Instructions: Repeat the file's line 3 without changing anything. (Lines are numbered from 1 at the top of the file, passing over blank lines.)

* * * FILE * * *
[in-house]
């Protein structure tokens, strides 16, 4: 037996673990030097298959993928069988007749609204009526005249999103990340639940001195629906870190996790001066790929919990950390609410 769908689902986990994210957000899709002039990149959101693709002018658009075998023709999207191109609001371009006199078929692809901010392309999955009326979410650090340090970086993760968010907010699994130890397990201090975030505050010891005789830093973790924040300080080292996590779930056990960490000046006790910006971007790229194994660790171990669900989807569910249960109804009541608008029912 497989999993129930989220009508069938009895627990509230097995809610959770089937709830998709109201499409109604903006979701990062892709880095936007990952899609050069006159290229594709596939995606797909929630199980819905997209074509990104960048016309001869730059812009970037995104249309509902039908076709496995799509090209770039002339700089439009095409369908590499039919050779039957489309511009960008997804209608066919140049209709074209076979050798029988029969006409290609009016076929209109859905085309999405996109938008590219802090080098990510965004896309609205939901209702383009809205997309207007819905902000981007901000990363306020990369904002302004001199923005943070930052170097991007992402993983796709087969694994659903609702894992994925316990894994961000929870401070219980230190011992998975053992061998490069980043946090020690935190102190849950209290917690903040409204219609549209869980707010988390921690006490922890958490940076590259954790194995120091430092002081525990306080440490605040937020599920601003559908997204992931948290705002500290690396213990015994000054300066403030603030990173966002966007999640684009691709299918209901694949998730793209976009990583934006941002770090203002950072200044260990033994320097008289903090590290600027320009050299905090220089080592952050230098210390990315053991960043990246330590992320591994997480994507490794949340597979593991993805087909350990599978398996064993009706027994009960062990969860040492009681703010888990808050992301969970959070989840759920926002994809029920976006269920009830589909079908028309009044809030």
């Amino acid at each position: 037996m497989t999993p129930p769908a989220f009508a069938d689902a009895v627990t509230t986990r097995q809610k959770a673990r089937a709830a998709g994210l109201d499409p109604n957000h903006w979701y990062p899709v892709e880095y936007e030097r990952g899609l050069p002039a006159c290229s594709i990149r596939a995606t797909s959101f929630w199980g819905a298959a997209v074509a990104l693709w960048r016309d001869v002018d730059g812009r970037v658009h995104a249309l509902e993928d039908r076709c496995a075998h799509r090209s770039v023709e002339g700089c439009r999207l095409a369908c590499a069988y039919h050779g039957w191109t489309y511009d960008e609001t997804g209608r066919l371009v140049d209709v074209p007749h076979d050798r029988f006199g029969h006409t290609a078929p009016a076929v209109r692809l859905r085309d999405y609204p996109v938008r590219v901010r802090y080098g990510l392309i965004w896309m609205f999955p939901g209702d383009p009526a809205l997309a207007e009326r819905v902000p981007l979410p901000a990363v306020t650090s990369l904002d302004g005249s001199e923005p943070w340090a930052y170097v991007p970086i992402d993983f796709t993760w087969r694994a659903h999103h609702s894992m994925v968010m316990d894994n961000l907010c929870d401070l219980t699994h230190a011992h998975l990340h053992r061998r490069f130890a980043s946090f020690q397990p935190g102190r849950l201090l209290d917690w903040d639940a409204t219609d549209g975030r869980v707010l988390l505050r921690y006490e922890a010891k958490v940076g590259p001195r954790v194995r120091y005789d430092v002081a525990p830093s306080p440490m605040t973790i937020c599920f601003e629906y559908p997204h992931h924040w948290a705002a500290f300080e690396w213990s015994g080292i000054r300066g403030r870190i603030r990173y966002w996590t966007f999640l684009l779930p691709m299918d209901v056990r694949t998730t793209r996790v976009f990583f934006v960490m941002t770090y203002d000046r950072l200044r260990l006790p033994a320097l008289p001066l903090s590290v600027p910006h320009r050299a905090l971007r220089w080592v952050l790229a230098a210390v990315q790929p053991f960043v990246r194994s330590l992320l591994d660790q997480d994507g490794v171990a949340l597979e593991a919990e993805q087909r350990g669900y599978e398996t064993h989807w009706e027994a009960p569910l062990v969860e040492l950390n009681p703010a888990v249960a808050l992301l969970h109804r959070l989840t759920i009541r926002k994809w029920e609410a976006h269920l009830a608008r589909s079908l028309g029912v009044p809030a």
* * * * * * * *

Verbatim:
């Amino acid at each position: 037996m497989t999993p129930p769908a989220f009508a069938d689902a009895v627990t509230t986990r097995q809610k959770a673990r089937a709830a998709g994210l109201d499409p109604n957000h903006w979701y990062p899709v892709e880095y936007e030097r990952g899609l050069p002039a006159c290229s594709i990149r596939a995606t797909s959101f929630w199980g819905a298959a997209v074509a990104l693709w960048r016309d001869v002018d730059g812009r970037v658009h995104a249309l509902e993928d039908r076709c496995a075998h799509r090209s770039v023709e002339g700089c439009r999207l095409a369908c590499a069988y039919h050779g039957w191109t489309y511009d960008e609001t997804g209608r066919l371009v140049d209709v074209p007749h076979d050798r029988f006199g029969h006409t290609a078929p009016a076929v209109r692809l859905r085309d999405y609204p996109v938008r590219v901010r802090y080098g990510l392309i965004w896309m609205f999955p939901g209702d383009p009526a809205l997309a207007e009326r819905v902000p981007l979410p901000a990363v306020t650090s990369l904002d302004g005249s001199e923005p943070w340090a930052y170097v991007p970086i992402d993983f796709t993760w087969r694994a659903h999103h609702s894992m994925v968010m316990d894994n961000l907010c929870d401070l219980t699994h230190a011992h998975l990340h053992r061998r490069f130890a980043s946090f020690q397990p935190g102190r849950l201090l209290d917690w903040d639940a409204t219609d549209g975030r869980v707010l988390l505050r921690y006490e922890a010891k958490v940076g590259p001195r954790v194995r120091y005789d430092v002081a525990p830093s306080p440490m605040t973790i937020c599920f601003e629906y559908p997204h992931h924040w948290a705002a500290f300080e690396w213990s015994g080292i000054r300066g403030r870190i603030r990173y966002w996590t966007f999640l684009l779930p691709m299918d209901v056990r694949t998730t793209r996790v976009f990583f934006v960490m941002t770090y203002d000046r950072l200044r260990l006790p033994a320097l008289p001066l903090s590290v600027p910006h320009r050299a905090l971007r220089w080592v952050l790229a230098a210390v990315q790929p053991f960043v990246r194994s330590l992320l591994d660790q997480d994507g490794v171990a949340l597979e593991a919990e993805q087909r350990g669900y599978e398996t064993h989807w009706e027994a009960p569910l062990v969860e040492l950390n009681p703010a888990v249960a808050l992301l969970h109804r959070l989840t759920i009541r926002k994809w029920e609410a976006h269920l009830a608008r589909s079908l028309g029912v009044p809030a």